This is How We Do It - Heroes vs. LoL fb

5. You Start with Basic Abilities

Rather than accumulate your abilities over the course of the game, you start off at level 1 with three or more skills that you activate manually. As you level, you pick talents that will shape and alter those skills in various ways to specialize you towards different purposes. At level 10, you pick one of two ultimate abilities, and certain talents choices can grant additional skills.

6. Free Mount, Free Teleport Home

Players have free access to a mount and an ability that lets them teleport back to base. By hitting Z on your keyboard and waiting through a brief channel time, you hop onto your mount, which allows you to more quickly get from location to location. If you are struck while mounted, you will be dismounted, and once you’ve dismounted, you cannot mount again for three seconds.

The teleport home power has no cooldown, but it does require a few seconds of channeling, during which you are extremely vulnerable to interrupts. Having access to these two powers means a lot less time is spent slogging your way across the map when you want to either retreat, re-position, or get back into the fight.

7. Fast Pace

Heroes is a relatively fast-paced game. A typical match is over in about 20 minutes, and because you start with several powers that you can use as of level 1, the game feels faster, like you’re hitting the ground running, because you don’t have to spend several levels just getting to a point where you can start to attack enemies. Ganks can happen in Heroes as of the early game.

Heroes of the Storm team fight

8. All About Teamwork

A stronger focus is put on teamwork and communication than in other Mobas. Because players level up as a team, and because map objectives are so important, the performance of the team as a whole is more important than that of individual players. In Heroes, you won’t see one player soar ahead in levels and carry his teammates. The MVPs will be those players who are best able to work with the team, execute on their role, and effectively communicate and rally the team when it’s important to make strategic decisions about what the team should be doing.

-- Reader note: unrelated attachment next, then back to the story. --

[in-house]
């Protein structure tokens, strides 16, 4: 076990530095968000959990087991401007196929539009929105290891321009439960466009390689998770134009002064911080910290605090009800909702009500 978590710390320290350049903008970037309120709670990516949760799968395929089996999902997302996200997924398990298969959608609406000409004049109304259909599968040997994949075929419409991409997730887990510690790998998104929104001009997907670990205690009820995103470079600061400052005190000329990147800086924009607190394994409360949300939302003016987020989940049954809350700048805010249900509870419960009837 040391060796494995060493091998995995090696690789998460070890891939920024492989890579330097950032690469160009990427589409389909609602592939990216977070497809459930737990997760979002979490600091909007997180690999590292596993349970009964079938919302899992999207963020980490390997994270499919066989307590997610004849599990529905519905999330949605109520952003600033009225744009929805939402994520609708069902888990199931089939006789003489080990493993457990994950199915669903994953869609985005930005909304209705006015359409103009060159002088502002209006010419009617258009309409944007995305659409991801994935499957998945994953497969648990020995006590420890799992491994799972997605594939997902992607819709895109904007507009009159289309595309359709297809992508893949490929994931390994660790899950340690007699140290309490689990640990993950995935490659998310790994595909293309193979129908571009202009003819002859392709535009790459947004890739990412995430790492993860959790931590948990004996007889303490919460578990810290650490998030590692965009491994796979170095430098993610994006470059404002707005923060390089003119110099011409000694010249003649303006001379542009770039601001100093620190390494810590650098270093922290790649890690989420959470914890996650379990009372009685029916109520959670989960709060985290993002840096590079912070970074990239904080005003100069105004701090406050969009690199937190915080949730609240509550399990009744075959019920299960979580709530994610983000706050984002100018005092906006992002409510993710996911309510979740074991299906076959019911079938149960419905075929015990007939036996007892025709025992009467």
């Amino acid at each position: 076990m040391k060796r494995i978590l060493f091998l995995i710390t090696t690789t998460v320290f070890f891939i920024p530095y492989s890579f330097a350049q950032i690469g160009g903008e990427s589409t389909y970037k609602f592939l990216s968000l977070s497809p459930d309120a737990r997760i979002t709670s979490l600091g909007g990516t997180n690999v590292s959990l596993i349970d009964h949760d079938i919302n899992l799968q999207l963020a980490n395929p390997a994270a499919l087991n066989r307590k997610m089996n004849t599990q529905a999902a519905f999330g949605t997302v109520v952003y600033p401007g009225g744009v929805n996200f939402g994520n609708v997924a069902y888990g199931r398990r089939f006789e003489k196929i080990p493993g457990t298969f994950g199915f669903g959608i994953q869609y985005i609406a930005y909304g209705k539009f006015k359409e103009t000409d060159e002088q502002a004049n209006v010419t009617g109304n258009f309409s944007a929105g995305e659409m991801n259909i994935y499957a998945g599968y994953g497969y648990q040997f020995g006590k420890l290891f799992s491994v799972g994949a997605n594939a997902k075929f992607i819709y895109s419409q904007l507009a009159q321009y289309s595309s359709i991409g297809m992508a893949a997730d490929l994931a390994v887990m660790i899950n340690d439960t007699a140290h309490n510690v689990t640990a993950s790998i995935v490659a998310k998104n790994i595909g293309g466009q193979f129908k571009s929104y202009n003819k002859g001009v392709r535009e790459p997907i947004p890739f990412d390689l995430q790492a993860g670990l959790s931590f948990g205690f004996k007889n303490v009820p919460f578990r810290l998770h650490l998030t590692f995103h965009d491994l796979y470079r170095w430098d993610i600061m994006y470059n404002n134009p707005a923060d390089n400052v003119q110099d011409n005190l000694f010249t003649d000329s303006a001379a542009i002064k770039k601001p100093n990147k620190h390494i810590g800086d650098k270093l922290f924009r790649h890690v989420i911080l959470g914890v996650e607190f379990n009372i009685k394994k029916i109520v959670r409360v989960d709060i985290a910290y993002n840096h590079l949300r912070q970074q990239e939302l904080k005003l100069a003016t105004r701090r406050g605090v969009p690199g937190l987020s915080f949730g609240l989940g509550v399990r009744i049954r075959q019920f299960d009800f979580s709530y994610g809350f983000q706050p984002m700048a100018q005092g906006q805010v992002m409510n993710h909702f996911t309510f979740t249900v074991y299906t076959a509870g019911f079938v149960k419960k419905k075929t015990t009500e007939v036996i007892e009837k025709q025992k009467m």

9. Easy to pick up

Heroes is an easier game to pick up than most Mobas. A huge part of this is the loss of gold as a resource. Because there are no items to buy, there is no in-game currency to gain, and thus there is no resource to be managed.

This makes it easier for a new player to approach the game and wrap their head around everything that needs to be done, and while some people may call that dumbing the game down, game director Dustin Browder explained that it’s about finding complexity in unexpected places. So while yes, losing itemization does eliminate a lot of complexity from the game, the talent system, for instance, is a place where you’ll end up finding more complexity than there initially seems to be.

While you could just stick with a single build that you use every game, the highest-level players will pay attention to every talent that every one of their teammates and enemies selects and shape and evolve their build throughout the game to minimize their weaknesses, maximize their strengths, and counter the enemy team.

CJ Miozzi is a Senior Editor at The Escapist and is also known as Rhykker on Youtube. You can follow his livestreams on Twitch and Tweet to him @Rhykker.